Adjuvant chemotherapy does not improve survival in node-positive luminal A breast cancer
Endocrine therapy alone may decrease morbidity in node-positive, luminal A breast cancer patients, a new retrospective study shows. Adjuvant chemotherapy, on the other hand, may confer only minimal benefits.
There was no significant difference in the overall survival of node-positive, luminal A breast cancer patients who received endocrine therapy alone (n=50; median age 58.7±11.7 years) and those who received adjuvant chemotherapy (n=642; median age 58.3±9.5 years;hazard ratio [HR], 4.565; 95 percent CI, 0.59 to 40.947; p=0.175).
In contrast, pathologic node stage (HR, 3.715; 0.807 to 17.106; p=0.092) and progesterone receptor (PR) status (HR, 8.627; 1.646 to 45.216; p=0.011) were both associated with overall survival, according to multivariable analysis.
Similarly, adjuvant chemotherapy did not significantly impact disease-free survival (DFS) in node-positive luminal A breast cancer patients (HR, 2.420; 0.554 to 1.0567; p=0.240). On the other hand, nuclear grade (p=0.032), PR status (p=0.001) and radiotherapy (p=0.025) all significantly influenced DFS.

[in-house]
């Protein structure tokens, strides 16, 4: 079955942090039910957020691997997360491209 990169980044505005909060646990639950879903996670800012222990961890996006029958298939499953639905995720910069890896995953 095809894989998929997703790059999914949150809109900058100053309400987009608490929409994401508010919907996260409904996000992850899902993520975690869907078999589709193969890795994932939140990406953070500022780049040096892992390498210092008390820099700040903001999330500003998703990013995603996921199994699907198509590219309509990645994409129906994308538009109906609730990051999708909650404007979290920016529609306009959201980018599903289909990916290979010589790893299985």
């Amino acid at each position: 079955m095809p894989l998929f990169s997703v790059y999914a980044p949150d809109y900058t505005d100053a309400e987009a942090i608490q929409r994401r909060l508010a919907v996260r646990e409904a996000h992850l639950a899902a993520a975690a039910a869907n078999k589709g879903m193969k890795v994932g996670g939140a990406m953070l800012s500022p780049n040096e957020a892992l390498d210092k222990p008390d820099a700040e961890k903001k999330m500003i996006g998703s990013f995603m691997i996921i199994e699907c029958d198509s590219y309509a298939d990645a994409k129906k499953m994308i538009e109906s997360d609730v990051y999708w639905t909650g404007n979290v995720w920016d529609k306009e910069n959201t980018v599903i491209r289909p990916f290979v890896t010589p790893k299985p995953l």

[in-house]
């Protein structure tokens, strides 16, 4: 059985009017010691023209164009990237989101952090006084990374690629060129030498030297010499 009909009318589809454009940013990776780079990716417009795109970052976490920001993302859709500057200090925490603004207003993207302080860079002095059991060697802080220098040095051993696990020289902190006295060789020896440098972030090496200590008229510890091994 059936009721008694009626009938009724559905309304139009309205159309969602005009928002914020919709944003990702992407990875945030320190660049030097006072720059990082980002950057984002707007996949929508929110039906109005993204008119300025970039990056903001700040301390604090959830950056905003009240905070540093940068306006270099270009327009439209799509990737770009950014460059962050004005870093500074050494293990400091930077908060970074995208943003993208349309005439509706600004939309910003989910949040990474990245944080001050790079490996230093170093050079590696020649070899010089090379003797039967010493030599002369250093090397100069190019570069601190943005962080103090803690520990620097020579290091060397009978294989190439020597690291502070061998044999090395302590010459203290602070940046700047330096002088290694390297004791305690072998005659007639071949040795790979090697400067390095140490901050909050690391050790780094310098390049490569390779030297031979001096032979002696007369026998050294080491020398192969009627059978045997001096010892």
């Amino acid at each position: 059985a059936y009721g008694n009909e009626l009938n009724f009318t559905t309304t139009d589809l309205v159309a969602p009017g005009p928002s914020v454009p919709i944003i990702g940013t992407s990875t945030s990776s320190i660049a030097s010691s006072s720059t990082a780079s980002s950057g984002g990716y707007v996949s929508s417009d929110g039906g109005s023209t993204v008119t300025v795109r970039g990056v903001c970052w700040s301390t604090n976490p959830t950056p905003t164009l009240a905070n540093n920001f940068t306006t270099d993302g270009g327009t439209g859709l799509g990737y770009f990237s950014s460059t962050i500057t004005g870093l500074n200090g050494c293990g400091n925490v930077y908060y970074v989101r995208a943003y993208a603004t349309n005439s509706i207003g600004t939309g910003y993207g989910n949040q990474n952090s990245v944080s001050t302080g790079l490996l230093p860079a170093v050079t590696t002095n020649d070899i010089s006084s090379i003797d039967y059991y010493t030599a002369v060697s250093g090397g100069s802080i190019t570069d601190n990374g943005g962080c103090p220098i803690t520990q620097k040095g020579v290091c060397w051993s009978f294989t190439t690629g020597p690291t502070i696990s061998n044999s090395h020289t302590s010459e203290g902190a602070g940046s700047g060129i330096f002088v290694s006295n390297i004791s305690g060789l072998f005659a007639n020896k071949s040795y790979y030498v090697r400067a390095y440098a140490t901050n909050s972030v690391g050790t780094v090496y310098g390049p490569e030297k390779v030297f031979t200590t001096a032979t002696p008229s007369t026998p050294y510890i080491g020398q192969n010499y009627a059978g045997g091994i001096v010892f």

The 50 women on endocrine therapy alone were matched by propensity score to a maximum of 8 women who received adjuvant chemotherapy, yielding a comparison group of 642. There were no significant differences between the groups in terms of demographic factors, tumour factors and pathologic findings.
Patients receiving treatment for invasive breast cancer were recruited from the Samsung Medical Centre. Tamoxifen or aromatase inhibitors were used for the endocrine therapy. Adjuvant chemotherapy included regimens such as doxorubicin with cyclophosphamide, paclitaxel, docetaxel and 5-fluorouracil.